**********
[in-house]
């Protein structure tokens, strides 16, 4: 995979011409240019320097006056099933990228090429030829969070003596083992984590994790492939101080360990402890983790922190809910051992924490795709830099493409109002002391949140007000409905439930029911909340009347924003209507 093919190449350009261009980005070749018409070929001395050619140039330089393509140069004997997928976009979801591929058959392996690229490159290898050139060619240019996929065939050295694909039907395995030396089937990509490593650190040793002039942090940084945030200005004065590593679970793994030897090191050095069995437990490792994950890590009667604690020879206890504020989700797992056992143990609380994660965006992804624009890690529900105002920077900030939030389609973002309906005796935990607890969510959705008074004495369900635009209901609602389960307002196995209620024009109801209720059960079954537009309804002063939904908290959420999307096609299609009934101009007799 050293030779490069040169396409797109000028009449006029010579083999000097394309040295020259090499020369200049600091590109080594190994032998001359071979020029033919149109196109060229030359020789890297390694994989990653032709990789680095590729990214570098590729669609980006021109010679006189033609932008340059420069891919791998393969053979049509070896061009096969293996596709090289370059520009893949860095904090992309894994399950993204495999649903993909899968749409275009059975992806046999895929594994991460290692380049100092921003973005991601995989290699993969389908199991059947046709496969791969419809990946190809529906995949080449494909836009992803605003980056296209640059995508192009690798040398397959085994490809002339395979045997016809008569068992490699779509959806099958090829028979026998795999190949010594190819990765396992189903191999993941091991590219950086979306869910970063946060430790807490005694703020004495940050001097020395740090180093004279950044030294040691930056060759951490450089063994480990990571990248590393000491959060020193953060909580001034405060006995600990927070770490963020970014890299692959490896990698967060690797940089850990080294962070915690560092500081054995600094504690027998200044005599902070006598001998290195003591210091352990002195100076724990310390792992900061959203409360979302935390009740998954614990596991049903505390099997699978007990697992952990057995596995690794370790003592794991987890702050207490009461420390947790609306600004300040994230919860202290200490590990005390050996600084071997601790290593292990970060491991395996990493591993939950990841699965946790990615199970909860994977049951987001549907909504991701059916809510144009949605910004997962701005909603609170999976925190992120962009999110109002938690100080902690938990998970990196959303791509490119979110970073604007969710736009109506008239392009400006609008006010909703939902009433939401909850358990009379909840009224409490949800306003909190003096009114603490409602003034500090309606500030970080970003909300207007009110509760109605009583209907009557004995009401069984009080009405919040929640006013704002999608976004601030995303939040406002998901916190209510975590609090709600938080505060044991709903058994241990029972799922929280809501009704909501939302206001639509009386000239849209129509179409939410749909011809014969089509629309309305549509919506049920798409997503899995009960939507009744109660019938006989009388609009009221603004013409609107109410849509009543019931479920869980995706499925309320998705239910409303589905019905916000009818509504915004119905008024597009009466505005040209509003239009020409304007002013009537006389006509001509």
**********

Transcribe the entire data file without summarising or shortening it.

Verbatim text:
[in-house]
């Protein structure tokens, strides 16, 4: 995979011409240019320097006056099933990228090429030829969070003596083992984590994790492939101080360990402890983790922190809910051992924490795709830099493409109002002391949140007000409905439930029911909340009347924003209507 093919190449350009261009980005070749018409070929001395050619140039330089393509140069004997997928976009979801591929058959392996690229490159290898050139060619240019996929065939050295694909039907395995030396089937990509490593650190040793002039942090940084945030200005004065590593679970793994030897090191050095069995437990490792994950890590009667604690020879206890504020989700797992056992143990609380994660965006992804624009890690529900105002920077900030939030389609973002309906005796935990607890969510959705008074004495369900635009209901609602389960307002196995209620024009109801209720059960079954537009309804002063939904908290959420999307096609299609009934101009007799 050293030779490069040169396409797109000028009449006029010579083999000097394309040295020259090499020369200049600091590109080594190994032998001359071979020029033919149109196109060229030359020789890297390694994989990653032709990789680095590729990214570098590729669609980006021109010679006189033609932008340059420069891919791998393969053979049509070896061009096969293996596709090289370059520009893949860095904090992309894994399950993204495999649903993909899968749409275009059975992806046999895929594994991460290692380049100092921003973005991601995989290699993969389908199991059947046709496969791969419809990946190809529906995949080449494909836009992803605003980056296209640059995508192009690798040398397959085994490809002339395979045997016809008569068992490699779509959806099958090829028979026998795999190949010594190819990765396992189903191999993941091991590219950086979306869910970063946060430790807490005694703020004495940050001097020395740090180093004279950044030294040691930056060759951490450089063994480990990571990248590393000491959060020193953060909580001034405060006995600990927070770490963020970014890299692959490896990698967060690797940089850990080294962070915690560092500081054995600094504690027998200044005599902070006598001998290195003591210091352990002195100076724990310390792992900061959203409360979302935390009740998954614990596991049903505390099997699978007990697992952990057995596995690794370790003592794991987890702050207490009461420390947790609306600004300040994230919860202290200490590990005390050996600084071997601790290593292990970060491991395996990493591993939950990841699965946790990615199970909860994977049951987001549907909504991701059916809510144009949605910004997962701005909603609170999976925190992120962009999110109002938690100080902690938990998970990196959303791509490119979110970073604007969710736009109506008239392009400006609008006010909703939902009433939401909850358990009379909840009224409490949800306003909190003096009114603490409602003034500090309606500030970080970003909300207007009110509760109605009583209907009557004995009401069984009080009405919040929640006013704002999608976004601030995303939040406002998901916190209510975590609090709600938080505060044991709903058994241990029972799922929280809501009704909501939302206001639509009386000239849209129509179409939410749909011809014969089509629309309305549509919506049920798409997503899995009960939507009744109660019938006989009388609009009221603004013409609107109410849509009543019931479920869980995706499925309320998705239910409303589905019905916000009818509504915004119905008024597009009466505005040209509003239009020409304007002013009537006389006509001509």